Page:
7902       3000
      7839       5000

SQL>

ANY

The ANY comparison condition is used to compare a value to a list or subquery. It must be preceded by =, !=, >, <, <=, >= and followed by a list or subquery.

When the ANY condition is followed by a list, the optimizer expands the initial condition to all elements of the list and strings them together with OR operators, as shown below.

SELECT empno, sal
FROM   emp
WHERE  sal > ANY (2000, 3000, 4000);

     EMPNO        SAL
---------- ----------
      7566       2975
      7698       2850
      7782       2450
      7788       3000
      7839       5000
      7902       3000

SQL>

-- Transformed to equivalent statement without ANY.

SELECT empno, sal
FROM   emp
WHERE  sal > 2000 OR sal > 3000 OR sal > 4000;

     EMPNO        SAL
---------- ----------
      7566       2975
      7698       2850
      7782       2450
      7788       3000
      7839       5000
      7902       3000

SQL>

When the ANY condition is followed by a subquery, the optimizer performs a single transformation as shown below.

SELECT e1.empno, e1.sal
FROM   emp e1
WHERE  e1.sal > ANY (SELECT e2.sal
                     FROM   emp e2
                     WHERE  e2.deptno = 10);

     EMPNO        SAL
---------- ----------
      7839       5000
      7902       3000
      7788       3000
      7566       2975
      7698       2850
      7782       2450
      7499       1600
      7844       1500

SQL>

-- Transformed to equivalent statement without ANY.

SELECT e1.empno, e1.sal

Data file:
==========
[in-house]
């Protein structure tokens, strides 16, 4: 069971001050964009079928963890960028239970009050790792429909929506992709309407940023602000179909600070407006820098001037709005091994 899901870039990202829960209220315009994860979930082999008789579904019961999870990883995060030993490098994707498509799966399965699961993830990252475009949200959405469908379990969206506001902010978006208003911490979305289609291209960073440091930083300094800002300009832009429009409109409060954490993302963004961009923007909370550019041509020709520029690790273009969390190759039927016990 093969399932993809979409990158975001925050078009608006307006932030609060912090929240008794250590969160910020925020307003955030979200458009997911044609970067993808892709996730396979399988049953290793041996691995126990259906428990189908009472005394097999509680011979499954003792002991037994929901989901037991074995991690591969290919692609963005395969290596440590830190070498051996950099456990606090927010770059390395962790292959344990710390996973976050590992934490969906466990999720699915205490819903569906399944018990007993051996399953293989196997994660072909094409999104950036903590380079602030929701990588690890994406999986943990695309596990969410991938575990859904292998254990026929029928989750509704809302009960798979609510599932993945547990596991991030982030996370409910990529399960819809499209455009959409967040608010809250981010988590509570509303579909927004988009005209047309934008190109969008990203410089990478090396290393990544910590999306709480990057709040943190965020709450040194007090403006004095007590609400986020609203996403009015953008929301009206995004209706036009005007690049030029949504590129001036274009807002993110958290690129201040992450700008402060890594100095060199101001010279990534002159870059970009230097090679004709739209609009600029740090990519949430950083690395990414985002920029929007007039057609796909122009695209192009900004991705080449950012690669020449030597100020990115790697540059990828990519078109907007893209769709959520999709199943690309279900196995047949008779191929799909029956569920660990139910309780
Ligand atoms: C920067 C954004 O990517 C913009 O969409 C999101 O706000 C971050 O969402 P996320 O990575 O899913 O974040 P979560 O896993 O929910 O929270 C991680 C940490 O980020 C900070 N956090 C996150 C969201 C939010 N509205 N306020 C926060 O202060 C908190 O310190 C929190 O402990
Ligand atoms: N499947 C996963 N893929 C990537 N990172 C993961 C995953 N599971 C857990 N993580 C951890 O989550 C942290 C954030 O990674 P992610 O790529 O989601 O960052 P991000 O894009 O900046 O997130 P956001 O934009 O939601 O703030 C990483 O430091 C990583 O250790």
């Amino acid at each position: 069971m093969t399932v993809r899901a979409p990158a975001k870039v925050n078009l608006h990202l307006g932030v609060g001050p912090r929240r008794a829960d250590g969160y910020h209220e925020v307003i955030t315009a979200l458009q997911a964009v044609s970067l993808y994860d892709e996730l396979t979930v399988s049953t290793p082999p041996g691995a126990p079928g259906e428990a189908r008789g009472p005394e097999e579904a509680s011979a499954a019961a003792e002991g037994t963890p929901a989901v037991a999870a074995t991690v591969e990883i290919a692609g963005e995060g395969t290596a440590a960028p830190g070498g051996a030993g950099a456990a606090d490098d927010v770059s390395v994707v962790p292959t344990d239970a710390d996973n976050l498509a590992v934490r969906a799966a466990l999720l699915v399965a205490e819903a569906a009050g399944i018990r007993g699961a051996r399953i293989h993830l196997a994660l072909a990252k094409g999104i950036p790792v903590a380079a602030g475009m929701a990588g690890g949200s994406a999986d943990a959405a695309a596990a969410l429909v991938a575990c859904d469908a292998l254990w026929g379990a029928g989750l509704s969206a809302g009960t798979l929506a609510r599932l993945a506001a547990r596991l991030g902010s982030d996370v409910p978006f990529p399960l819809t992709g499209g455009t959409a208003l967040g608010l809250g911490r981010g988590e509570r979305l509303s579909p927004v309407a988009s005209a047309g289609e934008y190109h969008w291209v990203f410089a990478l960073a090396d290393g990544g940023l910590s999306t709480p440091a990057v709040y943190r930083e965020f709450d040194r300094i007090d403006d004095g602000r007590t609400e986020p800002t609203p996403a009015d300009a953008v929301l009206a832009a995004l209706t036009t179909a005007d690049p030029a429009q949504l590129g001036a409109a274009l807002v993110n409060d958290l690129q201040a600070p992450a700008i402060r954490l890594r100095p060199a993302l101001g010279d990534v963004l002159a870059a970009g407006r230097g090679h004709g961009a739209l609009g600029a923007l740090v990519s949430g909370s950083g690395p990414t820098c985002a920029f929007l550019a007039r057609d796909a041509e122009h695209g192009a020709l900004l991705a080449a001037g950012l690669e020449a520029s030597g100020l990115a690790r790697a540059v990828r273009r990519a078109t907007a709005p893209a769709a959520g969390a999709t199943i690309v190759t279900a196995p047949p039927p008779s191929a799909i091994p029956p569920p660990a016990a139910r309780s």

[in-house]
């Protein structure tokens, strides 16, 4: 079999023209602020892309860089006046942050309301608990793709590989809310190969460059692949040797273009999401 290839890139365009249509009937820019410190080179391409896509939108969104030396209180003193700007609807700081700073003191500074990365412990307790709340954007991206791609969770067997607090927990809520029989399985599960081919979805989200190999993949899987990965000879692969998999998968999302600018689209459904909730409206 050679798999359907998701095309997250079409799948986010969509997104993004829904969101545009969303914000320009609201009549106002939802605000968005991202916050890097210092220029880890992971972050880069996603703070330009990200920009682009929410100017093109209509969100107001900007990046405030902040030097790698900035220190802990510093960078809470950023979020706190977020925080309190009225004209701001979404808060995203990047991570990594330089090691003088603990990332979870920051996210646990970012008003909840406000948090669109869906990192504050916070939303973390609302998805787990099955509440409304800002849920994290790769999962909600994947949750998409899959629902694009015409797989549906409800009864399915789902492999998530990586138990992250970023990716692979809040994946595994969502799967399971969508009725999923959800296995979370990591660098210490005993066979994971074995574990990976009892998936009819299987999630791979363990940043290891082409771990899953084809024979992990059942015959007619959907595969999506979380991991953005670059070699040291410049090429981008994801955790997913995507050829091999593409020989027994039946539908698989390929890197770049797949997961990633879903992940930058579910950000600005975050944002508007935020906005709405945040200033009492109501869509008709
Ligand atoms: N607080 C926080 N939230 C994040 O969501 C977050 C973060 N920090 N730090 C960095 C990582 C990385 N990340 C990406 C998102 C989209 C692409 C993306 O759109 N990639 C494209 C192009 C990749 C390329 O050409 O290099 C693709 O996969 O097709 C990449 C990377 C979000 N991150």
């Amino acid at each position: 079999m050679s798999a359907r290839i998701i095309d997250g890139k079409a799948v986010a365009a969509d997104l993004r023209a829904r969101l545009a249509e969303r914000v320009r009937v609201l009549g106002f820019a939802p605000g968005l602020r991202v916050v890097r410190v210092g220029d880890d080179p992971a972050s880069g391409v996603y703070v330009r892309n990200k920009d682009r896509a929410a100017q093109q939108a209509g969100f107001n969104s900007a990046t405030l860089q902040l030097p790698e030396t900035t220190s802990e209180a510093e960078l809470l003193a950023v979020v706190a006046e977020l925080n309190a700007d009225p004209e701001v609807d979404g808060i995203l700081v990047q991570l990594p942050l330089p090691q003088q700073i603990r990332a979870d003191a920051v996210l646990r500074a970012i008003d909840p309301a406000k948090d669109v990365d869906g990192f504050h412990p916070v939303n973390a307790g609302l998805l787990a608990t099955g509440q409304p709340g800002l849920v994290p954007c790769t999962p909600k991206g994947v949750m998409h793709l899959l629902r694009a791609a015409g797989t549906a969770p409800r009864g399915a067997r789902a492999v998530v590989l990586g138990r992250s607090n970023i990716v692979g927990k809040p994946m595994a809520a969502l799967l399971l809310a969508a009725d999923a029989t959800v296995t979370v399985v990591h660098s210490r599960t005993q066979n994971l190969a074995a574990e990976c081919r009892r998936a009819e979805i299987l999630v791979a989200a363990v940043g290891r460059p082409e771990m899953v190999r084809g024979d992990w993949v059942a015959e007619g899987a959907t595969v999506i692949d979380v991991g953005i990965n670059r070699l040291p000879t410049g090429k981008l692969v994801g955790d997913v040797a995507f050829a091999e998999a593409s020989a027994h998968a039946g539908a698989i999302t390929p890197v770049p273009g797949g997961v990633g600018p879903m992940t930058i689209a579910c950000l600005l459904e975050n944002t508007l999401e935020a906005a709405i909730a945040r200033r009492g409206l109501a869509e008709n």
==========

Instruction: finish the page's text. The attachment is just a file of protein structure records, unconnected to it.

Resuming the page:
FROM   emp e1
WHERE  EXISTS (SELECT e2.sal
               FROM emp e2
               WHERE e2.deptno = 10
               AND   e1.sal > e2.sal);

     EMPNO        SAL
---------- ----------
      7839       5000
      7902       3000
      7788       3000
      7566       2975
      7698       2850
      7782       2450
      7499       1600
      7844       1500

SQL>

Assuming subqueries don’t return zero rows, the following statements can be made for both list and subquery versions:

  • “x = ANY (…)”: The value must match one or more values in the list to evaluate to TRUE.
  • “x != ANY (…)”: The value must not match one or more values in the list to evaluate to TRUE.
  • “x > ANY (…)”: The value must be greater than the smallest value in the list to evaluate to TRUE.
  • “x < ANY (…)”: The value must be smaller than the biggest value in the list to evaluate to TRUE.
  • “x >= ANY (…)”: The value must be greater than or equal to the smallest value in the list to evaluate to TRUE.
  • “x <= ANY (…)”: The value must be smaller than or equal to the biggest value in the list to evaluate to TRUE.

If a subquery returns zero rows, the condition evaluates to FALSE.

SELECT e1.empno, e1.sal
FROM   emp e1
WHERE  e1.sal > ANY (SELECT e2.sal FROM emp e2 WHERE e2.deptno = 100);

no rows selected

SQL>

SOME

The SOME and ANY comparison conditions do exactly the same thing and are completely interchangeable.

Autonomous Transactions

Autonomous Transactions

Autonomous transactions allow you to leave the context of the calling transaction, perform an independant transaction, and return to the calling transaction without affecting it’s state. The autonomous transaction has no link to the calling transaction, so only commited data can be shared by both transactions.